Article | Open

Surface fractal dimension, water adsorption efficiency, and cloud nucleation activity of insoluble aerosol

Published online:


Surface porosity affects the ability of a substance to adsorb gases. The surface fractal dimension D is a measure that indicates the amount that a surface fills a space, and can thereby be used to characterize the surface porosity. Here we propose a new method for determining D, based on measuring both the water vapour adsorption isotherm of a given substance, and its ability to act as a cloud condensation nucleus when introduced to humidified air in aerosol form. We show that our method agrees well with previous methods based on measurement of nitrogen adsorption. Besides proving the usefulness of the new method for general surface characterization of materials, our results show that the surface fractal dimension is an important determinant in cloud drop formation on water insoluble particles. We suggest that a closure can be obtained between experimental critical supersaturation for cloud drop activation and that calculated based on water adsorption data, if the latter is corrected using the surface fractal dimension of the insoluble cloud nucleus.


Cloud droplets are formed when supersaturated water vapour starts condensing on aerosol particles, or cloud condensation nuclei (CCN). The threshold (or critical) supersaturation at which the activation of CCN to cloud droplets takes place depends on the CCN material. Water soluble aerosols are in general more efficient CCN than insoluble aerosols, and exhibit lower critical supersaturations. However, at low temperatures many insoluble particle types such as mineral dusts are efficient nuclei for ice clouds. In the so called deposition nucleation, ice is formed by direct condensation of water vapour on the aerosol without an intermediate liquid phase. Current theories are unable to predict the critical supersaturations required for deposition nucleation to take place1. It is quite obvious that elucidation of ice deposition nucleation onto mineral dusts is difficult if even the liquid drop activation by the dust particles is not well understood. In this paper, our aim is to provide an improved description of the liquid drop activation by incorporating the effect of mineral dust porosity into the CCN activation theory.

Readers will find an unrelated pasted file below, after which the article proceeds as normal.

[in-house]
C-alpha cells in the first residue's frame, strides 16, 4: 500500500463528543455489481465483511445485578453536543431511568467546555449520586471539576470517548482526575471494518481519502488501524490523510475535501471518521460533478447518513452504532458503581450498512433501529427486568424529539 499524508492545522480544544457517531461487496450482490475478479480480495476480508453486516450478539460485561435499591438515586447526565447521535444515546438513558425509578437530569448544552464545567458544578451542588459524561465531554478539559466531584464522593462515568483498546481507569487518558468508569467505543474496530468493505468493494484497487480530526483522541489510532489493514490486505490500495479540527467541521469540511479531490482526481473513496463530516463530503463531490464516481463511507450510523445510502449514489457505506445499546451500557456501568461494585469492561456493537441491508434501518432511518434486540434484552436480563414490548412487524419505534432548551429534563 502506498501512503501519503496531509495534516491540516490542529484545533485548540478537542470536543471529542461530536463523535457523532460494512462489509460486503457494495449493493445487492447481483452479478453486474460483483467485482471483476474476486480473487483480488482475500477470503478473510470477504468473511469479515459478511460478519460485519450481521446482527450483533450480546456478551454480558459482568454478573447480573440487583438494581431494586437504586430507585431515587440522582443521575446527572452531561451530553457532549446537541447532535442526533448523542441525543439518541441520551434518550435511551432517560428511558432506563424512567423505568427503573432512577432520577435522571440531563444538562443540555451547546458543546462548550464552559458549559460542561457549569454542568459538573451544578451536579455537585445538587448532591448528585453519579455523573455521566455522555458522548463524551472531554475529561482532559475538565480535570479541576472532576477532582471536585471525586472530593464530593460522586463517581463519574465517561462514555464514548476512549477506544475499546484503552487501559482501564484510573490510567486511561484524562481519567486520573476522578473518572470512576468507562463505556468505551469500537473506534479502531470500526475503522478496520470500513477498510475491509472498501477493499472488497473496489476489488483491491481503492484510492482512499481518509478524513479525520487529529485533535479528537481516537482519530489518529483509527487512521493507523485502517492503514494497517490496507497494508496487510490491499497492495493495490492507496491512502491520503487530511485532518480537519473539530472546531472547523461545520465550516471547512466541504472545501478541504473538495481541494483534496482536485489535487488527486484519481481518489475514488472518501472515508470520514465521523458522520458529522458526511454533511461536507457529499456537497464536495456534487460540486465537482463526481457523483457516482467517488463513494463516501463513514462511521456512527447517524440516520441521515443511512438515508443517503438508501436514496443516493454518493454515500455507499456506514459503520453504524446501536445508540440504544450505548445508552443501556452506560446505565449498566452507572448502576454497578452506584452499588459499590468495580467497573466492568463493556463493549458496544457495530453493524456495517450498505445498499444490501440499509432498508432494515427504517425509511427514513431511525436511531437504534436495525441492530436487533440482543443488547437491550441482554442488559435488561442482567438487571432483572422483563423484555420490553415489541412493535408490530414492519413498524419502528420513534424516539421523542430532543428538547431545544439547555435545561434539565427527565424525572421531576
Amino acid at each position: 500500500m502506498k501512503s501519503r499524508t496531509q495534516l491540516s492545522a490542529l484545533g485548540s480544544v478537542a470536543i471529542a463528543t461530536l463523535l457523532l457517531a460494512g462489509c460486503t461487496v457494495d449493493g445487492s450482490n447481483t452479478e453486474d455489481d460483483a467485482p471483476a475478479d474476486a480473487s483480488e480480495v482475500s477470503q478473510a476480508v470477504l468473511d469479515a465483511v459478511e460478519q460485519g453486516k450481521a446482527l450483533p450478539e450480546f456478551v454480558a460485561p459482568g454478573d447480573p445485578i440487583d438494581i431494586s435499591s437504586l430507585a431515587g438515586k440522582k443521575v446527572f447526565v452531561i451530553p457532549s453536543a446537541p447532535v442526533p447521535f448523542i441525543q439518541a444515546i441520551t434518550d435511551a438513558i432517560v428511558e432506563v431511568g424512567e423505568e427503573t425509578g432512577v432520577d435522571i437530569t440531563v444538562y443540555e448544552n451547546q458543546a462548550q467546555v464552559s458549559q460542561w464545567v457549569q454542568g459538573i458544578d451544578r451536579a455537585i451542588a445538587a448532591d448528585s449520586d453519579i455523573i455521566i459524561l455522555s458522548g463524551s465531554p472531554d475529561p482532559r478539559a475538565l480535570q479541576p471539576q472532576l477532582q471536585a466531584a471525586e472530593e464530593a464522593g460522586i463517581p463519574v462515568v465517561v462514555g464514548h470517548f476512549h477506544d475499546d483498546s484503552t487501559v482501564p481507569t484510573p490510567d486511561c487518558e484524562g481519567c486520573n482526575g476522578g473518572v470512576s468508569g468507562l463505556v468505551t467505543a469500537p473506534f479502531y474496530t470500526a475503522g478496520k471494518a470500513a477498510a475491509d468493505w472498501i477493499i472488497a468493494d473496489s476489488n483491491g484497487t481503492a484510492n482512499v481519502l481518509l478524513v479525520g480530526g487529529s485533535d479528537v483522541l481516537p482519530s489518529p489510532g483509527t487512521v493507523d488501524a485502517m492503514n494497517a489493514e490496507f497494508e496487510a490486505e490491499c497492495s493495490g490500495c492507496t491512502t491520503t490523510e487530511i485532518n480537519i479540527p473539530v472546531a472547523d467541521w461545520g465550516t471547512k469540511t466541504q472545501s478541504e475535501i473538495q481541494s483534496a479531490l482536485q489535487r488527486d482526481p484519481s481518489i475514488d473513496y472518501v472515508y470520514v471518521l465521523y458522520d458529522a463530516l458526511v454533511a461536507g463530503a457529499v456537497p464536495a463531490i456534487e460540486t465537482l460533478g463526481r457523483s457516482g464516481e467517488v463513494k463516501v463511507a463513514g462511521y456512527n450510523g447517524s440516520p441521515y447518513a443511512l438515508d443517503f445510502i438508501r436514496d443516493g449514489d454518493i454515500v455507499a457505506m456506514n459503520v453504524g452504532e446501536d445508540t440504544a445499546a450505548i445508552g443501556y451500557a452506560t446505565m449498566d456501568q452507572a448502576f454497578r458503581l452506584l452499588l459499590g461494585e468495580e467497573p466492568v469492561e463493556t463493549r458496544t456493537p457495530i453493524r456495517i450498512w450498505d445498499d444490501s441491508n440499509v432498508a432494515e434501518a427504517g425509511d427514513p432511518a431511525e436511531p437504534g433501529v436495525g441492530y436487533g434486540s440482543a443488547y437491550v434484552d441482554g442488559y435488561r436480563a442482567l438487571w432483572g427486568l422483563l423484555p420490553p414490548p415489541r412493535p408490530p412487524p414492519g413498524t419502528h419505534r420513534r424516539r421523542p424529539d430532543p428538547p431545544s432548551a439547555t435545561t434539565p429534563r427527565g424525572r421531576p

The so called Frenkel–Halsey–Hill (FHH)-adsorption–activation theory2 has been applied by several authors in recent years to calculate critical supersaturations of different types of water-insoluble particles3,4,5,6. The theory combines the FHH adsorption isotherm7,8,9 with the Kelvin equation. The FHH isotherm can be written as ln(S) = −ANB, where S is saturation ratio, N is the surface coverage (or number of monolayers of adsorbate on the adsorbent surface), and A and B are adsorption parameters describing the strength of molecular interactions between the surface and the adsorbed molecules. With pure van der Waals fluids, B = 3, but with most real-world systems the molecular interactions are more complex, and the values of A and B can in practice only be determined experimentally.